Charlotte, North Carolina

Charlotte /ˈʃɑrlət/ is the largest city in the U.S. state of North Carolina and the seat of Mecklenburg County. In 2012, the estimated population of Charlotte according to the U.S. Census Bureau was 775,202, making it the 17th largest city in the United States based on population. The Charlotte metropolitan area ranks 23rd largest in the US and had a 2012 population of 2,296,569. The Charlotte metropolitan area is part of a sixteen-county market region or combined statistical area with a 2011 U.S. Census population estimate of 2,442,564. Residents of Charlotte are referred to as "Charlotteans". Charlotte is considered a "Gam­ma+ world city".
The city is a major U.S. financial center, the second largest financial center by assets following New York City. Bank of America and the East Coast operations of Wells Fargo are headquartered in the city. Charlotte is also home of the Carolina Panthers of the National Football League, the Charlotte Bobcats of the National Basketball Association, the Charlotte Hounds of Major League Lacrosse, the NASCAR Hall of Fame, Carowinds amusement park, and the U.S. National Whitewater Center.
Nicknamed the Queen City, Charlotte and its resident county are named in honor of Charlotte of Mecklenburg-Strelitz, who had become queen consort of Great Britain the year before the city's founding. A second nickname derives from the American Revolutionary War, when British commander General Cornwallis occupied the city but was driven out by hostile residents, prompting him to write that Charlotte was "a hornet's nest of rebellion", leading to the nickname The Hornet's Nest.
Charlotte has a humid subtropical climate. Charlotte is located several miles east of the Catawba River and southeast of Lake Norman, the largest man-made lake in North Carolina. Lake Wylie and Mountain Island Lake are two smaller man-made lakes located near the city.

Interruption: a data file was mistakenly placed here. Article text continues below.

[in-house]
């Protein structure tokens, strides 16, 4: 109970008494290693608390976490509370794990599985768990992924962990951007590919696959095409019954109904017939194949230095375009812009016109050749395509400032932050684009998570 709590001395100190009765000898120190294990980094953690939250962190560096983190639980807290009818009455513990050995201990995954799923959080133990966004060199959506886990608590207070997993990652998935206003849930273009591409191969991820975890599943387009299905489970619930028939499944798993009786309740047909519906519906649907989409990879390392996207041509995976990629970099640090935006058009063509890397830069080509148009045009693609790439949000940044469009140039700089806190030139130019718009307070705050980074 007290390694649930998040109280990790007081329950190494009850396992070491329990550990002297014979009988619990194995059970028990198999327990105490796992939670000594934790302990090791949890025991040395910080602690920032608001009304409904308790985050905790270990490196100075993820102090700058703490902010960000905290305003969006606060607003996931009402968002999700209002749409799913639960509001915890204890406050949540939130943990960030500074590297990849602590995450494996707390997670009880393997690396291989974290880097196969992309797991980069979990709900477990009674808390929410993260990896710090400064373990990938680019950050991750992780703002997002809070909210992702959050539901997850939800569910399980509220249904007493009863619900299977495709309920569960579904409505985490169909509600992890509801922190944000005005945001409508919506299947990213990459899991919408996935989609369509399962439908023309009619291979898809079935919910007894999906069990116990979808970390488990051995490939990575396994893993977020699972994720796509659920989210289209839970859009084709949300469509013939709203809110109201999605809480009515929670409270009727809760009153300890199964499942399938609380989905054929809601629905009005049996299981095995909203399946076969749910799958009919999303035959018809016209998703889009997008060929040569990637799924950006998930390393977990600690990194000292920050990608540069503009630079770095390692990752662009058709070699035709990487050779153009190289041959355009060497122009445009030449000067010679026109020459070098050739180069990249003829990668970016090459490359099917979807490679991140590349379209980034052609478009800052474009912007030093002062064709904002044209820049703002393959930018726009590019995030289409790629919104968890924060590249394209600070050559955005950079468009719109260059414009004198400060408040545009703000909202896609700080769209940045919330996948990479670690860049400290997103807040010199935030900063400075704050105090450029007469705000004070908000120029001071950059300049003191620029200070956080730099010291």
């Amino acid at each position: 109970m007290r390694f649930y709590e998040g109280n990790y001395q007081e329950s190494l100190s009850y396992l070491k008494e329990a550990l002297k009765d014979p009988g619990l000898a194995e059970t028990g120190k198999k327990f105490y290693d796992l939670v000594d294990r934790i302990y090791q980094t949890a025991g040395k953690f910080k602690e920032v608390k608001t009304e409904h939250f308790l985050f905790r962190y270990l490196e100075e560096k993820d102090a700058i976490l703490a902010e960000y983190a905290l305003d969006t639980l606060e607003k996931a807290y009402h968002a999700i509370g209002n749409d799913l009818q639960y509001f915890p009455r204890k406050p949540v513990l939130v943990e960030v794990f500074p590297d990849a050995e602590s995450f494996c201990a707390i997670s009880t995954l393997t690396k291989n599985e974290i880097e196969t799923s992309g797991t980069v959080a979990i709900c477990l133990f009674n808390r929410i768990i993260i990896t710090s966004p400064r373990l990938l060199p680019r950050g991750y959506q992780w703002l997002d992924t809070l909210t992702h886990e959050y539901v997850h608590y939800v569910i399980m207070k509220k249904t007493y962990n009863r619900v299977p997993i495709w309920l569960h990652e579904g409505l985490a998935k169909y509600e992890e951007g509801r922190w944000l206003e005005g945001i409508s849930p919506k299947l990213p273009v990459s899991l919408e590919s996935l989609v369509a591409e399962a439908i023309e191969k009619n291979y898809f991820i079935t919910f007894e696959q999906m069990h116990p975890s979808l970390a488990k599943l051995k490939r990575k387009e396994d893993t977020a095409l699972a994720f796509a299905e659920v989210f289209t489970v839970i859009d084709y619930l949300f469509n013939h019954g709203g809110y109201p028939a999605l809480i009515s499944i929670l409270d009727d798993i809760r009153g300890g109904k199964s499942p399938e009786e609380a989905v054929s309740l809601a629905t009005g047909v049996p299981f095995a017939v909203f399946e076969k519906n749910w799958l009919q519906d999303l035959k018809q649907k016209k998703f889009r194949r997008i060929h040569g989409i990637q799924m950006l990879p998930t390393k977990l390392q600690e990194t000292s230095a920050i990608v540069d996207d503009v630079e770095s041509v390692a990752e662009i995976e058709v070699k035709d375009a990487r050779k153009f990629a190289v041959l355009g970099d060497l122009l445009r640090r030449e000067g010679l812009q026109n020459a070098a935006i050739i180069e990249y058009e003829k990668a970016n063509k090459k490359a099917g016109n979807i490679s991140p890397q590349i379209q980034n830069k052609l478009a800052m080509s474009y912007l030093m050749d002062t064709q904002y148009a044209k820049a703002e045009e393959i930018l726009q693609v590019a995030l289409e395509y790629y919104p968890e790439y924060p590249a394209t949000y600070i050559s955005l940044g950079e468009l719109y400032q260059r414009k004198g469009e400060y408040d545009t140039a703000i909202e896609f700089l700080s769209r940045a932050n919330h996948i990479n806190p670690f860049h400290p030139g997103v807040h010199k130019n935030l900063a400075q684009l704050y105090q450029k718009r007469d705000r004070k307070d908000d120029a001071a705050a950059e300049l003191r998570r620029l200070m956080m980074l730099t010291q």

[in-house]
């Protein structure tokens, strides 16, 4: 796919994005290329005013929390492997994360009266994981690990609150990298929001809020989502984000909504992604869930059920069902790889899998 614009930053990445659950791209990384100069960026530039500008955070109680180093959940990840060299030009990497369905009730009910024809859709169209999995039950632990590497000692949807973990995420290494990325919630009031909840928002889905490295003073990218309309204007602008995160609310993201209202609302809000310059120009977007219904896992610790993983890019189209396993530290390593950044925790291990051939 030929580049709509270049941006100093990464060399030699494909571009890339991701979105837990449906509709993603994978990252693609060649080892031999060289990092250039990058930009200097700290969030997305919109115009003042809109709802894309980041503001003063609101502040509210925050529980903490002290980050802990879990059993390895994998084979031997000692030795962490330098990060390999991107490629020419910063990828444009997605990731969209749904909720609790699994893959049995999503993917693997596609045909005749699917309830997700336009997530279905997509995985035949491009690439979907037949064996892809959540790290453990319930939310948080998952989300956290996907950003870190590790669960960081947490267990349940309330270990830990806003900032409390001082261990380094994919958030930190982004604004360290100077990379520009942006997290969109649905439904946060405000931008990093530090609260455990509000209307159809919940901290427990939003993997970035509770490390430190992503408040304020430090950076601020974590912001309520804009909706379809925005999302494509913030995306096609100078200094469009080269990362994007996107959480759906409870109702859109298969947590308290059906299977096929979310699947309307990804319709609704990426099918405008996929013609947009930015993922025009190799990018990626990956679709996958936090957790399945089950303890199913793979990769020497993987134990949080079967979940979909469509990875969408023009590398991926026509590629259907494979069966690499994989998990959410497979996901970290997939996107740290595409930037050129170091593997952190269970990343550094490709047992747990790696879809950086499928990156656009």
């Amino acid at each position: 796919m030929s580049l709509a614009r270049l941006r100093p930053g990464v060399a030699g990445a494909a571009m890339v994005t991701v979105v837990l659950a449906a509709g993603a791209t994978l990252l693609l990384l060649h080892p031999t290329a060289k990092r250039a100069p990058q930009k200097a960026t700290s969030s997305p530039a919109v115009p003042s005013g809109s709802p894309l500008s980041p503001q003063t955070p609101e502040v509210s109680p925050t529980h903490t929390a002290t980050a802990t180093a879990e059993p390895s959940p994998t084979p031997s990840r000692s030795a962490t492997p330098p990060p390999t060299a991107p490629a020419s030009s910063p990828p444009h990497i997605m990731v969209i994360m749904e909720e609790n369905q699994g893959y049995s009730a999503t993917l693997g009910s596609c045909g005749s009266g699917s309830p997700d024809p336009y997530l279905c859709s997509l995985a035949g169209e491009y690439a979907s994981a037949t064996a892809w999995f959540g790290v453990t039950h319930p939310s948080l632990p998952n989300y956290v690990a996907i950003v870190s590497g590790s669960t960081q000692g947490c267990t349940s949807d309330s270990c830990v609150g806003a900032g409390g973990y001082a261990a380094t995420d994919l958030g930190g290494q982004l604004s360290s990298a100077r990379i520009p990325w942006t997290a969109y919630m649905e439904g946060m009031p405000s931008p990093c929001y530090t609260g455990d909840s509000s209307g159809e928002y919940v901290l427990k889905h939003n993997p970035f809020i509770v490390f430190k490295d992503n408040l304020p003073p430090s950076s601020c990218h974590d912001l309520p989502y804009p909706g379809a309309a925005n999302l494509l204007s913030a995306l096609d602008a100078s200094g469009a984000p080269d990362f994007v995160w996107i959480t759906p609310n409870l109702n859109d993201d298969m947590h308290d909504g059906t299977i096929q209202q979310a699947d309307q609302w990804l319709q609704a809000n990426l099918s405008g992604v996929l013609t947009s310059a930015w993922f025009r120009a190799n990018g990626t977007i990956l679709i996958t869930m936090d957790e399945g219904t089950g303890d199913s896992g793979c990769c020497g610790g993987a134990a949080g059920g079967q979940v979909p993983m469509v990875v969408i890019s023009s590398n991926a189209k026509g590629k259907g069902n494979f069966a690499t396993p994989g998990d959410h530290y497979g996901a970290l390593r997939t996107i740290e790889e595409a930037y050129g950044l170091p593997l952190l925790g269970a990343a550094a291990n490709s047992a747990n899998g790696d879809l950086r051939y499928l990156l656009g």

Mecklenburg County was initially part of Bath County (1696 to 1729) of New Hanover Precinct, which became New Hanover County in 1729. The western portion of New Hanover split into Bladen County in 1734, its western portion splitting into Anson County in 1750. Mecklenburg County formed from Anson County in 1762, with further apportionment in 1792, with Cabarrus County formed from Mecklenburg, and in 1842, with Union County formed from Mecklenburg's southeastern portion. These areas were all part of one of the original six judicial/military districts of North Carolina known as the Salisbury District.
The area that is now Charlotte was settled by people of European descent around 1755 when Thomas Spratt and his family settled near what is now the Elizabeth neighborhood. Thomas Polk (granduncle of U.S. President James K. Polk), who later married Thomas Spratt's daughter, built his house by the intersection of two Native American trading paths between the Yadkin and Catawba rivers. One path ran north–south and was part of the Great Wagon Road; the second path ran east–west along what is now Trade Street. Within decades of Polk's settling, the area grew to become "Charlotte Town", incorporating in 1768. The crossroads, perched atop the Piedmont landscape, became the heart of Uptown Charlotte.
In 1770 surveyors marked the streets in a grid pattern for future development. The east–west trading path became Trade Street, and the Great Wagon Road became Tryon Street, in honor of William Tryon, a royal governor of colonial North Carolina. The intersection of Trade and Tryon commonly known today as "Trade & Tryon" or, simply, "The Square", is more properly called Independence Square.
While surveying the boundary between the Carolinas in 1772, William Moultrie stopped in Charlotte Town, whose five or six houses were "very ordinary built of logs".
In 1775 local leaders came together and signed the Mecklenburg Resolves, more popularly known as the Mecklenburg Declaration of Independence. While not a true declaration of independence from British rule, it is among the first such declarations that eventually led to the American Revolution. May 20, the date proscribed as the signing of the declaration, is celebrated annually in Charlotte as "MecDec", with musket and cannon fire by reenactors in Independence Square. North Carolina's state flag and state seal also bear the date.


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